"... In PAGE 7: ... Although the first and second canonical functions are ignificant according to the above analysis, it is mmended that redundancy analysis be utilized to etermine which functions should be used in the terpretation [37]. Redundancy is defined as the ability of f independent variables, taken as a set, to explain the ariation in the dependent variables taken one at a time Table6 summarizes the redundancy analysis for the dent and independent variables for the two canonical unctions that were found to be significant by using the easure of model fit. The results indicate that the first onical function accounts for the highest proportion of otal redundancy (93.... ..."

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### Table 6. Canonical redundancy analysis Canonical

2003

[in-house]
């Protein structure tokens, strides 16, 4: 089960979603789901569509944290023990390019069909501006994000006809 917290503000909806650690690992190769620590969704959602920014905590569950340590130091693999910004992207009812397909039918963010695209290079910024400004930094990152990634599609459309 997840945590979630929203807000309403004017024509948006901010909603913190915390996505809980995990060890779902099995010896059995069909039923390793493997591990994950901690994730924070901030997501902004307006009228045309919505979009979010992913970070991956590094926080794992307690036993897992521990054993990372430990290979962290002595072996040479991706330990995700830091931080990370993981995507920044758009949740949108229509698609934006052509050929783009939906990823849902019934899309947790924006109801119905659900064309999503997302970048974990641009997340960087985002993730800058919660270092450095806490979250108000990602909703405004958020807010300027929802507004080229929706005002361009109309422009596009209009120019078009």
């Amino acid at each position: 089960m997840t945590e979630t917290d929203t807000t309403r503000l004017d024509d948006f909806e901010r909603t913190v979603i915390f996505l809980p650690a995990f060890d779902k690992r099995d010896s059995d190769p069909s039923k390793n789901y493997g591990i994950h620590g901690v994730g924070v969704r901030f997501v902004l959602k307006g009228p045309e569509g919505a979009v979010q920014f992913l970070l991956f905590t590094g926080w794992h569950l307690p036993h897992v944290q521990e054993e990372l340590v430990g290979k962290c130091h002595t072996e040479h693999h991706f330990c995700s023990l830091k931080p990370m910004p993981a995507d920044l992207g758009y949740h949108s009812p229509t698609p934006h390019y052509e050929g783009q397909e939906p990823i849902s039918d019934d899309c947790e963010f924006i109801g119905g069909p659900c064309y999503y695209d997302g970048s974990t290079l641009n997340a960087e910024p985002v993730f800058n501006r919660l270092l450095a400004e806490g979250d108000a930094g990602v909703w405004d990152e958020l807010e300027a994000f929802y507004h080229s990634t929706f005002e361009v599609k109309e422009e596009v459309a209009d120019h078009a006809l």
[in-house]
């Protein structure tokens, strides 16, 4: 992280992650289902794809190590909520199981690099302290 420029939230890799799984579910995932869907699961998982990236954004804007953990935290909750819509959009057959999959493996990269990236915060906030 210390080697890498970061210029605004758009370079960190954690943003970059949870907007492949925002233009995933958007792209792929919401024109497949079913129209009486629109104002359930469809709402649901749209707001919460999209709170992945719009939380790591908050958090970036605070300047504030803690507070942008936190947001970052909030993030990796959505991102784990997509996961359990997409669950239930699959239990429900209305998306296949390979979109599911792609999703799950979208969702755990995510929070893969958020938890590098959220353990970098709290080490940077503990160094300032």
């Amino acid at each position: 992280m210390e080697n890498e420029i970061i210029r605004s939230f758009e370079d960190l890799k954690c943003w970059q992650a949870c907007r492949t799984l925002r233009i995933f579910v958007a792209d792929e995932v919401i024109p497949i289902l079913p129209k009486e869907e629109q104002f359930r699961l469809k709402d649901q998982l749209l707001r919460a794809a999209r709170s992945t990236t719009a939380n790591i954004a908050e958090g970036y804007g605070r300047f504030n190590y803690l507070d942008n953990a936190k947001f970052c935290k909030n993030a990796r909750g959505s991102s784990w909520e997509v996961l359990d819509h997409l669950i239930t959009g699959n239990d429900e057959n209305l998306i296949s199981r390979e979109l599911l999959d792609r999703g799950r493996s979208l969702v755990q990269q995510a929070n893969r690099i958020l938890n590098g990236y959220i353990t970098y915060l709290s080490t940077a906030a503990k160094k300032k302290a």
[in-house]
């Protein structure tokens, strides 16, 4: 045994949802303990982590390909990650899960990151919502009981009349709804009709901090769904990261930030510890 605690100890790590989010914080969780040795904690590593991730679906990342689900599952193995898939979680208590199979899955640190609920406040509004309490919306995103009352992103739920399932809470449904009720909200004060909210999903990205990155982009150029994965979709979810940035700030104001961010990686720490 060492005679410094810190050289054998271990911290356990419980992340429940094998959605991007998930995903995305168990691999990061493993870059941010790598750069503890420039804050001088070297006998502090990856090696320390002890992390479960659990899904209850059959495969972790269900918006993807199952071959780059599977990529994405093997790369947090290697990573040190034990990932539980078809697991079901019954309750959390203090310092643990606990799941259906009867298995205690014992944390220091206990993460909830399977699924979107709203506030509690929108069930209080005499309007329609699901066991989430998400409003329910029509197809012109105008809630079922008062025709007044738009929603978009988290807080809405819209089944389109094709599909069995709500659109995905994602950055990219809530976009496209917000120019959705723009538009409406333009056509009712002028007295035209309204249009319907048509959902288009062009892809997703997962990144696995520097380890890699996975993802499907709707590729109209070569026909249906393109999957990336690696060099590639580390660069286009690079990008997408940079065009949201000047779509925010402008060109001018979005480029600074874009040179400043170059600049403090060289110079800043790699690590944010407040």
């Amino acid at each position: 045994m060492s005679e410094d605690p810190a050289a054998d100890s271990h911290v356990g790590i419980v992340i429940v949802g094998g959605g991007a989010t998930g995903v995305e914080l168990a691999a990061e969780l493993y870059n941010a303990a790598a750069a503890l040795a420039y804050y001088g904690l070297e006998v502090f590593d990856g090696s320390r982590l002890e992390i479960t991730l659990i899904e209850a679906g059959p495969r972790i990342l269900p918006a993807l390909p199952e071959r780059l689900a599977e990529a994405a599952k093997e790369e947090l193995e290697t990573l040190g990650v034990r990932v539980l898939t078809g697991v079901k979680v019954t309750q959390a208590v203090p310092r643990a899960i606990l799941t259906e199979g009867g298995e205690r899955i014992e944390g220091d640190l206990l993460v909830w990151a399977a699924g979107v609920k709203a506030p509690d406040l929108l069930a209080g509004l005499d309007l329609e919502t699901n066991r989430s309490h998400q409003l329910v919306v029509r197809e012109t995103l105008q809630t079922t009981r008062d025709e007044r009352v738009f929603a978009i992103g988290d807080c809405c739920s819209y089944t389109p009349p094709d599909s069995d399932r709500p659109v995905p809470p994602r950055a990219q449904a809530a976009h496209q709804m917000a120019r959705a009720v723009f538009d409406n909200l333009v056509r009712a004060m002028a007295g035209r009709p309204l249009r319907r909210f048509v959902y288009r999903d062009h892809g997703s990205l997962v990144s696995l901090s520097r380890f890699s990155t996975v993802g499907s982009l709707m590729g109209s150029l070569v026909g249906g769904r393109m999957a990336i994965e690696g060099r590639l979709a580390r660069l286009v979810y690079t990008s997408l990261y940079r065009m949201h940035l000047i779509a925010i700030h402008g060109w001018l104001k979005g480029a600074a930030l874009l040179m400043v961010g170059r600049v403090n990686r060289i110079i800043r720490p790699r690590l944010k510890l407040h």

"... In PAGE 7: ... Although the first and second canonical functions are ignificant according to the above analysis, it is mmended that redundancy analysis be utilized to etermine which functions should be used in the terpretation [37]. Redundancy is defined as the ability of f independent variables, taken as a set, to explain the ariation in the dependent variables taken one at a time Table6 summarizes the redundancy analysis for the dent and independent variables for the two canonical unctions that were found to be significant by using the easure of model fit. The results indicate that the first onical function accounts for the highest proportion of otal redundancy (93.... ..."

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### Table 2: Parameterization of k

1995

"... In PAGE 10: ... It was heartening to see that any possible size increase due to loss of precision was almost always overtaken by the reduction due to many-to-one object name mapping. Table2 summarizes our observations. Note that for deriv2, the size of alias solution and precision of function resolution su ered for a lower k.... ..."